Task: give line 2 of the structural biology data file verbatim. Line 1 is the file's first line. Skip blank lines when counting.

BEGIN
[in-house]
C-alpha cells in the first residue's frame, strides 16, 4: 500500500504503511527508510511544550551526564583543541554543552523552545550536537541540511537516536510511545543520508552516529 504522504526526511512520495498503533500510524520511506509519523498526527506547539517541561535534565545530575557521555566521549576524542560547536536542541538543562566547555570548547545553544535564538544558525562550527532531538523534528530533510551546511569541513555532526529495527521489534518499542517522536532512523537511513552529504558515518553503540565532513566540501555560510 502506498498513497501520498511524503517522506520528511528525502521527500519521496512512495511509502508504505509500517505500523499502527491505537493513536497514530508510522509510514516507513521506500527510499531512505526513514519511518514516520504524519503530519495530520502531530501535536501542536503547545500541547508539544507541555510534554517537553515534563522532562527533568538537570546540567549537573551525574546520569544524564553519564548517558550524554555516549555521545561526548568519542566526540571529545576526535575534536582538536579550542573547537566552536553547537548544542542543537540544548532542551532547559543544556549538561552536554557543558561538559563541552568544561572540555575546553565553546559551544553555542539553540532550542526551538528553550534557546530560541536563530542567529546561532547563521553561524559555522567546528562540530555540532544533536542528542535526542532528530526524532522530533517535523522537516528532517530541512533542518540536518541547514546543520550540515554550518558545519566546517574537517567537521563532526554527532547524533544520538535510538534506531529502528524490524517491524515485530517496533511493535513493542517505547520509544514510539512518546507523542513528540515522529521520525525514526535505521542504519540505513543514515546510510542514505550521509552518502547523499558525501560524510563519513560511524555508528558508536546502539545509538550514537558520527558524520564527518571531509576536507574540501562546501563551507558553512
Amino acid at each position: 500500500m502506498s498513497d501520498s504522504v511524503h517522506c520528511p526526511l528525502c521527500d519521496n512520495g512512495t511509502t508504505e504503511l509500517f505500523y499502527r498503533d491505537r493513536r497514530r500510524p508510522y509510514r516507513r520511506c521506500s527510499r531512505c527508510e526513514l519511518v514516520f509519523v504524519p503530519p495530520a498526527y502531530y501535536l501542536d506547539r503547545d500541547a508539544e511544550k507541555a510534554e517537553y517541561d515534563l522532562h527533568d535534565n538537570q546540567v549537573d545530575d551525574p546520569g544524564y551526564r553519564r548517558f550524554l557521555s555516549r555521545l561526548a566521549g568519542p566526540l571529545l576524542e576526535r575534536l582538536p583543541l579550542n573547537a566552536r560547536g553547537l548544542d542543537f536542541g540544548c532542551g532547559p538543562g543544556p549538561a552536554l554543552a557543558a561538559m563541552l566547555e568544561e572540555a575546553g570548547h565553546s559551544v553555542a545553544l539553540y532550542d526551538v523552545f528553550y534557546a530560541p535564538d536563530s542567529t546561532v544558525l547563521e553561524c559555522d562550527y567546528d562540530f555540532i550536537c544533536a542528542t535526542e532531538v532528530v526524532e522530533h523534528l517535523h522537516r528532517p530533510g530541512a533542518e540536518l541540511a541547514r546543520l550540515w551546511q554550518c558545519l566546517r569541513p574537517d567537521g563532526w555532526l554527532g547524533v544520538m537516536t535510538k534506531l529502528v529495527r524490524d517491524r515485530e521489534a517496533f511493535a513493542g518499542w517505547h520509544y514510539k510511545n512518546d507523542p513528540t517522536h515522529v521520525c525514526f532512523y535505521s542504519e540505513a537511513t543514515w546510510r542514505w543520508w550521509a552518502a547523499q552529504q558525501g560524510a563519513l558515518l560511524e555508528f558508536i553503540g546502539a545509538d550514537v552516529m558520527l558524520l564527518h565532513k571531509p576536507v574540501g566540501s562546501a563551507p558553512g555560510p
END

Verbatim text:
C-alpha cells in the first residue's frame, strides 16, 4: 500500500504503511527508510511544550551526564583543541554543552523552545550536537541540511537516536510511545543520508552516529 504522504526526511512520495498503533500510524520511506509519523498526527506547539517541561535534565545530575557521555566521549576524542560547536536542541538543562566547555570548547545553544535564538544558525562550527532531538523534528530533510551546511569541513555532526529495527521489534518499542517522536532512523537511513552529504558515518553503540565532513566540501555560510 502506498498513497501520498511524503517522506520528511528525502521527500519521496512512495511509502508504505509500517505500523499502527491505537493513536497514530508510522509510514516507513521506500527510499531512505526513514519511518514516520504524519503530519495530520502531530501535536501542536503547545500541547508539544507541555510534554517537553515534563522532562527533568538537570546540567549537573551525574546520569544524564553519564548517558550524554555516549555521545561526548568519542566526540571529545576526535575534536582538536579550542573547537566552536553547537548544542542543537540544548532542551532547559543544556549538561552536554557543558561538559563541552568544561572540555575546553565553546559551544553555542539553540532550542526551538528553550534557546530560541536563530542567529546561532547563521553561524559555522567546528562540530555540532544533536542528542535526542532528530526524532522530533517535523522537516528532517530541512533542518540536518541547514546543520550540515554550518558545519566546517574537517567537521563532526554527532547524533544520538535510538534506531529502528524490524517491524515485530517496533511493535513493542517505547520509544514510539512518546507523542513528540515522529521520525525514526535505521542504519540505513543514515546510510542514505550521509552518502547523499558525501560524510563519513560511524555508528558508536546502539545509538550514537558520527558524520564527518571531509576536507574540501562546501563551507558553512